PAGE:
|Buck Mountain .Newc Couloir on right side. Bubble Fun Couloir on the left. Photo Credit: SummitPost|
Buck Mountain stands about 12,000 ft tall in the southern Tetons. There are three prominent lines off "Bucky's" north face--the Bubble Fun Couloir, the Newc Couloir, and the North Couloir. Brian wanted to ski all of them, and that's what we set out to do. As usual, and in accordance with my M.O. of this spring, we tried to bite off a bit more than we could chew. Still, we had a fun adventure, one that I'll not forget.
|L to R: Brian, me, Rod Newcomb,|
Bob McLaurin, Sam
The Newc Couloir is named after Mark Newcomb who, I guess, made the first ski descent. After running over a deer, puncturing a tire, and making a tire pit stop in Evanston at 10 p.m., Sam, Anne, and I rolled into the Taggart trailhead at 1:30 a.m. Sam and Anne put up a tent in the parking lot, and I crashed in the front seat of the car. I awoke to Brian's voice and the smell of singed deer guts at 3:00 a.m. Shortly after that, an older model brown Mazda truck rolled into the parking lot. It was Rod Newcomb, father of Mark Newcomb, and an icon in Teton mountaineering. Like us, he was going skiing at 3 a.m. in the morning. Unlike us, he was 78 years old. All the years of experience in that one man is quite astounding. I'm sure he thought I was a doofus when I asked him if I could have my picture with him. But he obliged, reluctantly. "Guess I don't have a choice," he said.
|A Bear Booter|
Going without sleep, stumbling around in the mountains in isothermic snow, crossing over a lake like Bradley Lake on thin ice, and coming across fresh bear tracks aren't on my list of reasons to get up early to ski. Seeing the sun come up, however, is. Seeing the sun light up the objective--Bucky's north face--also is.
|Skinning up Avalanche Canyon at first light. Photo: Sam Inouye|
|Bubble Fun on the left, Newc on the right.|
To the Top
|Man Booter up the Newc|
Going into our project, we knew that the snow conditions would be a big factor in our success, or failure. This year, the Tetons have had over 600 inches of snow. April came and went without a period of high pressure. Last week, a new foot or so fell. On our approach, we crossed multiple wet debris piles. What would it be like up higher, we wondered?
At about 10,000 ft., we encountered winter-ish conditions. Bucky's sheltered north face had protected the snow, and booting conditions became firmer. We appreciated this since we set up a 3,000+ vertical foot booter up the Newc. With crampons, we kicked steps, and traded pulls. As we did, fog and clouds rolled in and out.
As we went higher, the Tetons to the north came into view, including the South and the Grand.
As we climbed to the top of the Newc, the slope became less sheltered, and we climbed into the sun and onto some steep wet snow. Each of us brought 1 ice tool. We plunged them deep as we tentatively made our way over the wet steepness, finally gaining the summit ridge.
|Sam topping out on the Newc.|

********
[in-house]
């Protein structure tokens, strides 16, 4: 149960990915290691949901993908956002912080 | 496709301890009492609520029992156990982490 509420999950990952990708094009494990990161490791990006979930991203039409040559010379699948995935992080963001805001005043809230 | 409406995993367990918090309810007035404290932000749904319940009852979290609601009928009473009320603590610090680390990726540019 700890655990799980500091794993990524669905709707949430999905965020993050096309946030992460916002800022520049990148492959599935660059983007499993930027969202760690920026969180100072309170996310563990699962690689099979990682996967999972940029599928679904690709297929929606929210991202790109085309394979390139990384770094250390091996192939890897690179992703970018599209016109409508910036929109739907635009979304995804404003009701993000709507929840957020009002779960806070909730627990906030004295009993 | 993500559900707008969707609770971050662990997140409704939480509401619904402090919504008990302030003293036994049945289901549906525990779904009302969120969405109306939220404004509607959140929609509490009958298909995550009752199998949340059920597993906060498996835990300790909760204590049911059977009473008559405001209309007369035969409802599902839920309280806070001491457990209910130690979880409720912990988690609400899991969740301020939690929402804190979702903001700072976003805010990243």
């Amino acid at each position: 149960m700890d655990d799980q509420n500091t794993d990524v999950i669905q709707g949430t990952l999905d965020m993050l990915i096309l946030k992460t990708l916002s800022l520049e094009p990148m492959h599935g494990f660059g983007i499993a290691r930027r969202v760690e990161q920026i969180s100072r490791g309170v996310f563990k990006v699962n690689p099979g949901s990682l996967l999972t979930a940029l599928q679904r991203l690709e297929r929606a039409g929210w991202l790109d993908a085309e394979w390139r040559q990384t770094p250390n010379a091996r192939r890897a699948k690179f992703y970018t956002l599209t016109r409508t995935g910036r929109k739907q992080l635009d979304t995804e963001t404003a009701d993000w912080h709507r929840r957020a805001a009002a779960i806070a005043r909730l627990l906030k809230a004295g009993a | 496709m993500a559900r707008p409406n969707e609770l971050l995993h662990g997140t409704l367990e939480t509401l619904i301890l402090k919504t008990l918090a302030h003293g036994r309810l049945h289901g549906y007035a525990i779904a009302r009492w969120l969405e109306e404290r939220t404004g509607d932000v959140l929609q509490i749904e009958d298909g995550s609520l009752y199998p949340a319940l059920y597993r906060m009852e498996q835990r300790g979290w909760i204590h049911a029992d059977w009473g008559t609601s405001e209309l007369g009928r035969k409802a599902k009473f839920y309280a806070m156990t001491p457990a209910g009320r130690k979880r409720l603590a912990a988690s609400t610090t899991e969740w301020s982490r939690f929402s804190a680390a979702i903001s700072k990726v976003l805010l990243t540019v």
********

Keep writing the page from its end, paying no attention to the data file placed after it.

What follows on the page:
The expression on Brian's face says a lot.
As Brian crested, I pointed at the foreboding west ridge and said, "Brian, the ridge is full-on; I think we might be hosed." Sam simply said, "I'm not climbing that." Brian reasoned that our stance portrayed our desired route in the worst light possible, and urged us forward, and so forward we went, up the ridge. As I worked up the ridge, I gave myself a pep talk: the guidebook says that this in only 5.7 . . . Because the snow was rotten, and in no way afforded any measure of security on the exposed ridge, I chiseled away ice and snow to find good holds. Luckily, the holds revealed themselves. And soon, we were standing on top of Buck Mountain.
|Good hands? Brian and Sam traversing to the summit of Buck Mountain.|
So, who named the "Bubble Fun Couloir"? Seriously. Perhaps the name-giver was demented. Or perhaps the name-giver employed the same strategy we employed in calling Buck Mountain "Bucky." Using a more endearing or comical label somehow made the otherwise scary mountain a little more palatable, more friendly. I have to admit though, as I dropped into the Bubble Fun Couloir, I wasn't feeling the love. At the top, there was a thin layer of slop over a firmer layer. Luckily, it got better as we descended. And it was steep! Added to the "fun" was the fact that the chute terminates at the precipice of a 200+ foot drop. Completely undeserving of the name "Bubble Fun," completely.
|Brian Harder descends the Bubble Fun.|
|Me and Brian downclimbing to a rap station.|
Brian was scratching around, looking for a crack. "You have them."
"No, I don't."
We both looked at each other. And then Brian said some things that I cannot repeat on my blog.
I had a rack of pins, but I left them in the car, thinking for some reason that Brian had a rack. As it turned out, he didn't. Fortunately, he had a rack of nuts and I had two Pecker Pitons. And fortunately, after significant foraging in the snow, we found some placements. We put in two nuts, and drove a Pecker in sideways. And then we rapped off two nuts and a Pecker. Sorry, very crude--in a number of ways.
Time to Go.
Our adventure in the Bubble Fun took too much time. While we ascended the Newc in less than 1 hr 30 min., the climb up the summit ridge and setting up our rap took more time than anticipated. By the time we were at the bottom of the Bubble Fun, it was 11:00 or so. Temperatures were climbing, and we reluctantly skied past our booter up the Newc, descended to the bottom of Avalanche Canyon, and skied out.
|Bradley Lake with the Grand barely visible through the clouds.|